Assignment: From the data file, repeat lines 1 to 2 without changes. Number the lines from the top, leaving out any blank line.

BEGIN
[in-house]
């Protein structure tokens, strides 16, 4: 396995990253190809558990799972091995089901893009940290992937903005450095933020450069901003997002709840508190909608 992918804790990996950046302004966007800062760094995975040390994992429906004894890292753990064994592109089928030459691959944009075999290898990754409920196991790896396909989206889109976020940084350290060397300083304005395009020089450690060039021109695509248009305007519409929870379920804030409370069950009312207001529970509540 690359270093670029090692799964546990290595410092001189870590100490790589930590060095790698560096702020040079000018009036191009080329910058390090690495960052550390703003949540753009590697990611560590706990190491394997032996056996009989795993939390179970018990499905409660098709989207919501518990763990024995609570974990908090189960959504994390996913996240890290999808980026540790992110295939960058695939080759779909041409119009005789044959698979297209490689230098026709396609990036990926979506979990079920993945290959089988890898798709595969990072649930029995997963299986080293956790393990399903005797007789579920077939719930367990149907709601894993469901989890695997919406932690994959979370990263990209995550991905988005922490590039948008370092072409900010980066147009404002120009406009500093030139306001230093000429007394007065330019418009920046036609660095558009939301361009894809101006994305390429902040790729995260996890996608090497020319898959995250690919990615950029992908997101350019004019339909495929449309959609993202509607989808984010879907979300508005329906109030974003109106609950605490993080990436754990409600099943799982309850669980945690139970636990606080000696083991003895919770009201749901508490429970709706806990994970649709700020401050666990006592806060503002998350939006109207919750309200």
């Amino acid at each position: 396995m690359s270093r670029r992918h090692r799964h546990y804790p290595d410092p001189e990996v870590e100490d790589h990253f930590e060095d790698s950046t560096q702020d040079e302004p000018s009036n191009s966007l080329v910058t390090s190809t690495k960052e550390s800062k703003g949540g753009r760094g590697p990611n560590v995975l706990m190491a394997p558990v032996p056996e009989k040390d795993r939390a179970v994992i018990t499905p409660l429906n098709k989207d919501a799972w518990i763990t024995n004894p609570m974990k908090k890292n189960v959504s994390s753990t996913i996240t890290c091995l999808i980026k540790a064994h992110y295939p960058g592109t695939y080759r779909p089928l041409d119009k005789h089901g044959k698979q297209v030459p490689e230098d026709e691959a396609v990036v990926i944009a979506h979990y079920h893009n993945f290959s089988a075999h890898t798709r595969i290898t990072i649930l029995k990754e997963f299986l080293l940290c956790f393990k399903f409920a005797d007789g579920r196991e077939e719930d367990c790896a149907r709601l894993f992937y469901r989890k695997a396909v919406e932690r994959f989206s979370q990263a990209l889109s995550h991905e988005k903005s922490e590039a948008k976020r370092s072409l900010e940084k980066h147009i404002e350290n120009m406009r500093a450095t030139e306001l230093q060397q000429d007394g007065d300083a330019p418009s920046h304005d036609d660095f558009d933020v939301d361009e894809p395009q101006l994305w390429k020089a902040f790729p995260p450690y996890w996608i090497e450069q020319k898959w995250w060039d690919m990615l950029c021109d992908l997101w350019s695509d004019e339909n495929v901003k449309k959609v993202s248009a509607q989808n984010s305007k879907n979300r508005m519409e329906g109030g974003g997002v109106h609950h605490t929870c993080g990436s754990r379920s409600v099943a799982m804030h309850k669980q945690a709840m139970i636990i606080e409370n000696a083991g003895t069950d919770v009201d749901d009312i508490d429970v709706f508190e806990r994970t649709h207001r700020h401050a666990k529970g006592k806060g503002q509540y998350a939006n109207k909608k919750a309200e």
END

[in-house]
């Protein structure tokens, strides 16, 4: 396995990253190809558990799972091995089901893009940290992937903005450095933020450069901003997002709840508190909608 992918804790990996950046302004966007800062760094995975040390994992429906004894890292753990064994592109089928030459691959944009075999290898990754409920196991790896396909989206889109976020940084350290060397300083304005395009020089450690060039021109695509248009305007519409929870379920804030409370069950009312207001529970509540 690359270093670029090692799964546990290595410092001189870590100490790589930590060095790698560096702020040079000018009036191009080329910058390090690495960052550390703003949540753009590697990611560590706990190491394997032996056996009989795993939390179970018990499905409660098709989207919501518990763990024995609570974990908090189960959504994390996913996240890290999808980026540790992110295939960058695939080759779909041409119009005789044959698979297209490689230098026709396609990036990926979506979990079920993945290959089988890898798709595969990072649930029995997963299986080293956790393990399903005797007789579920077939719930367990149907709601894993469901989890695997919406932690994959979370990263990209995550991905988005922490590039948008370092072409900010980066147009404002120009406009500093030139306001230093000429007394007065330019418009920046036609660095558009939301361009894809101006994305390429902040790729995260996890996608090497020319898959995250690919990615950029992908997101350019004019339909495929449309959609993202509607989808984010879907979300508005329906109030974003109106609950605490993080990436754990409600099943799982309850669980945690139970636990606080000696083991003895919770009201749901508490429970709706806990994970649709700020401050666990006592806060503002998350939006109207919750309200």